In the storage and bottling phase, the use of nitrogen is of particular interest, which is nothing more than a food / natural gas.
It replaces oxygen and allows wines to be optimally preserved. Its action is effective and immediate and ensures that contact with oxygen is avoided. This, in fact, would trigger oxidation processes that would affect its organoleptic characteristics. The oxygen, in the space between the final part of the tank cap and the surface of the wine, is replaced by this food gas, nitrogen.
Over time, this practice has replaced the much more archaic technique of oil, which was concentrated (thanks to a lower specific weight) where the food gas now fluctuates.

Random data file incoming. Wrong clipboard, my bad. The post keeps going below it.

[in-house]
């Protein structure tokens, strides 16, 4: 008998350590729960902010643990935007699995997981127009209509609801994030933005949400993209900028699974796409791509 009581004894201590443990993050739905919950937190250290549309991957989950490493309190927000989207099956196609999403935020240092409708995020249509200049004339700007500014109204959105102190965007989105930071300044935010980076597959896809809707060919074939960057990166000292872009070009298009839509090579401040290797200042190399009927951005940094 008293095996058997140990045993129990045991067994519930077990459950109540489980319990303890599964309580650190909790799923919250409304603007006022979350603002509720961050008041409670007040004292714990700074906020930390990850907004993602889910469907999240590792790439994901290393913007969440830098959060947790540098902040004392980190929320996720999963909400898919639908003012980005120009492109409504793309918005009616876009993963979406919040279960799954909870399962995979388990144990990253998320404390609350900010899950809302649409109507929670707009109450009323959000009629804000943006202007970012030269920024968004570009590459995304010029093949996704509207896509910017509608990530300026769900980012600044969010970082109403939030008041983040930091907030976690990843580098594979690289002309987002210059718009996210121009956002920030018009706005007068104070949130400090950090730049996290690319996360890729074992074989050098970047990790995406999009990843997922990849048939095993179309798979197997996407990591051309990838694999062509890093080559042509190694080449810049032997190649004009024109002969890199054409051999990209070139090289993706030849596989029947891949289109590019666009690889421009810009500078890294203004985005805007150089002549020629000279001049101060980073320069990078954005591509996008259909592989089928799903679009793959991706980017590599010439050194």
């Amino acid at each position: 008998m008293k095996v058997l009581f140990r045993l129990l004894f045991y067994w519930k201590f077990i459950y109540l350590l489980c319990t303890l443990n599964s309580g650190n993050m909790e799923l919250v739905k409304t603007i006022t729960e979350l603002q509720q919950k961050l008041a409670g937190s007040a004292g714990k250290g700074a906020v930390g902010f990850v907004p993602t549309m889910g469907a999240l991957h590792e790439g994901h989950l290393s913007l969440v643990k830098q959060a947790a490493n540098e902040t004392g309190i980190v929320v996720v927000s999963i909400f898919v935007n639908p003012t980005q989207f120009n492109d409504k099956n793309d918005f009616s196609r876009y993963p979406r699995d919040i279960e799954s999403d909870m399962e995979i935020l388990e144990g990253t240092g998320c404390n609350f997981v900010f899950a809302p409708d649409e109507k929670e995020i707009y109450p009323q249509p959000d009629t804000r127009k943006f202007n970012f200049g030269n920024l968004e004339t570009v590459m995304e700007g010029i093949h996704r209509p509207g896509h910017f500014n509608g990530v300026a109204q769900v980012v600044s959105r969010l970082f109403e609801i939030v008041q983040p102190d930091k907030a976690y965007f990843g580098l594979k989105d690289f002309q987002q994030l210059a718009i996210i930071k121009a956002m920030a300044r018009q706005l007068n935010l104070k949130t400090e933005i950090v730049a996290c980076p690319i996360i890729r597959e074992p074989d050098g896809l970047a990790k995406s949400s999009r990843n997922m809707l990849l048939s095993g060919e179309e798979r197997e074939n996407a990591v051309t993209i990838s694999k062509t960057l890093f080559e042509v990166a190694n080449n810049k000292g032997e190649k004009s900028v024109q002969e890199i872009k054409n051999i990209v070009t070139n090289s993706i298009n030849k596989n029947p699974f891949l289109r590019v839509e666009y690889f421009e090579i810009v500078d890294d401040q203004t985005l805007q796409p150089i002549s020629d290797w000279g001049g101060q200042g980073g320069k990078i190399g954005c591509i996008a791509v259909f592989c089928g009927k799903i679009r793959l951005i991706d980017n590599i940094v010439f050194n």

Oxygen is the most dangerous of the so-called “3 enemies of wine”. To this are added the direct sunlight, which is fought with the now common stainless steel tanks that do not leak anything, and the sudden changes in temperature, now avoided thanks to new and modern refrigerated and temperature controlled tanks.